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How Much Does It Cost to Build a Pickleball Court?

How Much Does It Cost to Build a Pickleball Court

How Much Does It Cost to Build a Pickleball Court?

Pickleball is a fast-growing paddle sport that combines elements of tennis, badminton, and ping-pong. As pickleball’s popularity continues to rise, more and more people are looking to build pickleball courts. But how much does it cost to build a pickleball court? Let’s break it down.

A regulation outdoor pickleball court is 20′ x 44′ – slightly smaller than a doubles tennis court. The court is striped similar to a tennis court, with a net in the middle that hangs at 36″ at the sidelines and 34″ in the middle.

Unlike tennis, pickleball is played with a plastic perforated ball (similar to a wiffle ball) and composite or wooden paddles. The ball moves slower than a tennis ball, allowing the game to be played on a smaller court.

The court surface can be asphalt, concrete, or sports court tiles. How much does it cost to build a pickleball court near depends largely on the surface type.

Asphalt Courts

Asphalt is one of the cheapest ways to build a pickleball court. Installing an asphalt court costs $3-$6 per square foot on average.

With pickleball courts requiring 880 square feet, you can expect to pay $2,640-$5,280 for asphalt. This doesn’t include site prep, fencing, nets, and painting. With all factors included, budget $5,000-$10,000 for a basic asphalt pickleball court.

Asphalt pros:

  • Cost-effective option
  • Easy to maintain
  • Works well for casual play

Asphalt cons:

  • Can crack, fade, and deteriorate over time
  • Not ideal for competitive/tournament play
  • Limited color options

Concrete Courts

Concrete courts are more durable than asphalt. They hold up better over time and withstand heavy use.

Concrete pickleball courts cost $4-$8 per square foot installed. For an 880 sq ft court, expect to invest $3,520-$7,040 in the concrete alone. With other expenses, plan on $8,000-$15,000 total.

Concrete pros:

  • Very durable surface
  • Withstands heavy use
  • Minimal maintenance

Concrete cons:

  • More expensive than asphalt
  • Cracks can still develop
  • Limited color options

Sport Court Tiles

Sport court tiles provide a cushioned playing surface in a modular tile system. Tiles are interlocked together and installed over a flat, stable base.

Sport court tiles run $10-$20 per square foot installed. For a complete pickleball court, costs range from $8,800-$17,600. With other expenses, budget $15,000-$25,000 for a tile court.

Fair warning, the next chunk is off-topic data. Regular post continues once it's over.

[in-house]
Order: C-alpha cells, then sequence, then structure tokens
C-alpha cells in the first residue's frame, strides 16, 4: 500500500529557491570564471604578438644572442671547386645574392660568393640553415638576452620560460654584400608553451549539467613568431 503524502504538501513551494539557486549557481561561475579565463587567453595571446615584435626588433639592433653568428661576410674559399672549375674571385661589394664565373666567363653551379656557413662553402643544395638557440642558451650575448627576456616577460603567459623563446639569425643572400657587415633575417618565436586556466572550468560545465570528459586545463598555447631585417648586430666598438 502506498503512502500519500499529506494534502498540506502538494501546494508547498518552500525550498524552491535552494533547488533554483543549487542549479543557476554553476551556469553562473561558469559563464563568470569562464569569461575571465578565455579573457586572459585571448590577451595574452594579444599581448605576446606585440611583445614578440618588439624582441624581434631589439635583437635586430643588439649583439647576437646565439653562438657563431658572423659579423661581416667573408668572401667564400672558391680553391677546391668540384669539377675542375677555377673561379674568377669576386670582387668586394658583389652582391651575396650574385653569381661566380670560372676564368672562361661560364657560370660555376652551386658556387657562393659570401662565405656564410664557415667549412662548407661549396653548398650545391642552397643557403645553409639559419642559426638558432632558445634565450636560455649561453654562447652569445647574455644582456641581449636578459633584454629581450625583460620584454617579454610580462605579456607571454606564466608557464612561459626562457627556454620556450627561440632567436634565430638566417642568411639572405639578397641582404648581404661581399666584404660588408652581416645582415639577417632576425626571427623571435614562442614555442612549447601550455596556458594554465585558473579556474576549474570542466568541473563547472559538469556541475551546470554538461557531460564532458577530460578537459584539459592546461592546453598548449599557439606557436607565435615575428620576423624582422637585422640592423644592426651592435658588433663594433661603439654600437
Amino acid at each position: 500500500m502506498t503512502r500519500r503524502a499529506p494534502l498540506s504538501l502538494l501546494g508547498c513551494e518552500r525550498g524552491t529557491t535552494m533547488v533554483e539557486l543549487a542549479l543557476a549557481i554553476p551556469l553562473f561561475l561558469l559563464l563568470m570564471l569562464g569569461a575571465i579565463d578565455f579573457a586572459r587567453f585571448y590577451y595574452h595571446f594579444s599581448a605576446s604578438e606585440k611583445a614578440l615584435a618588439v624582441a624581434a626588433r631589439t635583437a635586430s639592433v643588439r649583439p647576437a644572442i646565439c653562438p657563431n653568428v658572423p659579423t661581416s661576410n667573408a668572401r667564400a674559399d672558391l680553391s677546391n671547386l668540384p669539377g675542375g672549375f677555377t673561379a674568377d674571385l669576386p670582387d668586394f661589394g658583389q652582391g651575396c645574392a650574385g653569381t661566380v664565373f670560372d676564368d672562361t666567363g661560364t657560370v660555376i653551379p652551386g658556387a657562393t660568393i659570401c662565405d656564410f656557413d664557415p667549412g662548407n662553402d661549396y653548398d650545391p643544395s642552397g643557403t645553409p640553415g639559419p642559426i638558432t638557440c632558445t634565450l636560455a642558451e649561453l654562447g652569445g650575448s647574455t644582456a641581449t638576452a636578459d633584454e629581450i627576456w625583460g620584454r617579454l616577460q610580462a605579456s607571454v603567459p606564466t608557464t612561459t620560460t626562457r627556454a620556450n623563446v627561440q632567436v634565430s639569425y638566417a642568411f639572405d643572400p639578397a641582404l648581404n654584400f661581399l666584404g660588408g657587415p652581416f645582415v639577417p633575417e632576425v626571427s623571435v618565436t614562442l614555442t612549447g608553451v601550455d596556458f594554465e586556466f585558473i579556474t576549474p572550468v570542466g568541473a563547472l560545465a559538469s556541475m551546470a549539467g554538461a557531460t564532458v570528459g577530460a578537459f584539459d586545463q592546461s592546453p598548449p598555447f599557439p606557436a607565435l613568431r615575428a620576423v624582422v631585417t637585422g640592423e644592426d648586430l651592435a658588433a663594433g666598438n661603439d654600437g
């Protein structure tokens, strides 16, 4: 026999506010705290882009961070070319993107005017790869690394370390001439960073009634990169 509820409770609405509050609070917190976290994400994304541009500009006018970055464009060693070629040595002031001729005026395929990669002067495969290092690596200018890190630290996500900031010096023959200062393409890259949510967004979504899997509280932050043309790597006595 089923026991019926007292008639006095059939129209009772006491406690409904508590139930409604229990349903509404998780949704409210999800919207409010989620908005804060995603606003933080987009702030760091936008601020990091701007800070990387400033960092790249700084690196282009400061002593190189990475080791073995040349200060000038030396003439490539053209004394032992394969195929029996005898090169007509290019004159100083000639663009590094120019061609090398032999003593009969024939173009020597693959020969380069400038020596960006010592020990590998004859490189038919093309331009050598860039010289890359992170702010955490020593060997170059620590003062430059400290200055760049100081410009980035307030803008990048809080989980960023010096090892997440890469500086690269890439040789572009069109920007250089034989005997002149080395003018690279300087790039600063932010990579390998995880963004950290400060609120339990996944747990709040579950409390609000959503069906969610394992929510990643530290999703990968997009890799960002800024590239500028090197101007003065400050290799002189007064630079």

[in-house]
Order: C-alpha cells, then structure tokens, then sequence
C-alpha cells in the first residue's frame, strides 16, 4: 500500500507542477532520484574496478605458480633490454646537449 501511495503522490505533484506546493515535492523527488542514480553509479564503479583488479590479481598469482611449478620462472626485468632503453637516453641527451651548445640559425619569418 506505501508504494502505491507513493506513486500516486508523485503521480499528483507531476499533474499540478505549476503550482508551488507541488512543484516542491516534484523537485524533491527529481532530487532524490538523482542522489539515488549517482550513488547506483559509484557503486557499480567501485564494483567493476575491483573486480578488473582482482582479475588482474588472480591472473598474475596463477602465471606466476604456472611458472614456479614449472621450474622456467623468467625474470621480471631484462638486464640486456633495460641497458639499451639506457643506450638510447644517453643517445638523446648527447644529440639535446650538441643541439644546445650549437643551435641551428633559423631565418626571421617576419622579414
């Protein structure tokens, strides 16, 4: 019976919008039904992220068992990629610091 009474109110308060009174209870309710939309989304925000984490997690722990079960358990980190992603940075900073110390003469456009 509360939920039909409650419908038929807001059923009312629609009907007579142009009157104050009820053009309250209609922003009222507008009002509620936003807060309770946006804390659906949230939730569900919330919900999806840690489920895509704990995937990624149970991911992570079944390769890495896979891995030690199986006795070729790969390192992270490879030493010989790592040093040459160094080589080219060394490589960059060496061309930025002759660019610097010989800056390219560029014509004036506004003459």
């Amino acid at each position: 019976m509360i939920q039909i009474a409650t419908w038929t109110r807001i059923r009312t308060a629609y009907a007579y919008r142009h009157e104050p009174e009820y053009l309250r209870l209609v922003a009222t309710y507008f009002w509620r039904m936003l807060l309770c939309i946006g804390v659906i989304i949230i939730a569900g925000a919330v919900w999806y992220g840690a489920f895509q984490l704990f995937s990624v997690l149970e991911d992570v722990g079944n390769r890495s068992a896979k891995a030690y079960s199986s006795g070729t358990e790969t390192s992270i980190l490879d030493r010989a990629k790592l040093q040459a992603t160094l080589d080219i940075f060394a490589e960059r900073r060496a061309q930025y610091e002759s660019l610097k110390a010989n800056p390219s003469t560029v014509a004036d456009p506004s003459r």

Sport court tile pros:

  • Cushioned playing surface
  • Customizable colors
  • Easy-to-repair sections

Sport court tile cons:

  • Most expensive option
  • Tiles can become damaged/dislodged
  • Not ideal for areas with extreme weather

Resurfacing Existing Courts

You may be able to save money by resurfacing an existing tennis or basketball court into pickleball courts. This involves re-painting lines, adjusting the net height, and potentially applying an acrylic resurfacing system or sport court tiles on top.

Resurfacing costs $2-$4 per square foot on average. To convert a standard tennis court into 2-4 pickleball courts, budget $3,500-$7,000 for resurfacing. This is often the most affordable way to add pickleball if you already have a suitable court.

Indoor Pickleball Courts

Indoor pickleball courts provide a weatherproof place to play year-round. They are built using the same sport court tile systems used for outdoor installations.

You may be wondering, how much does it cost to build an indoor pickleball court? Well, Indoor pickleball courts cost $15,000-$30,000 on average. The main expenses are the flooring system and converting/building an indoor space if needed. Operating costs are also higher for indoor lighting, climate control, etc.

Pickleball Court Cost Factors

Here are some other factors that influence the overall cost of a new pickleball court:

  • Site prep: Grading, excavation, drainage, landscaping etc. Can add $2,000-$5,000.
  • Fencing: Chain link fencing costs $15-$20 per linear foot. For a 20′ x 44′ court, figure $1,500-$2,000.
  • Nets & equipment: Regulation nets, balls, paddles etc. $500-$1,500.
  • Court surface color: Color coating adds $0.25-$0.75 per square foot.
  • Court lighting: For night play. $2,000-$4,000.
  • Contractors: Some homeowners DIY, but most hire contractors to install courts.
  • Location: Costs vary by region. Rural areas are cheaper than urban areas.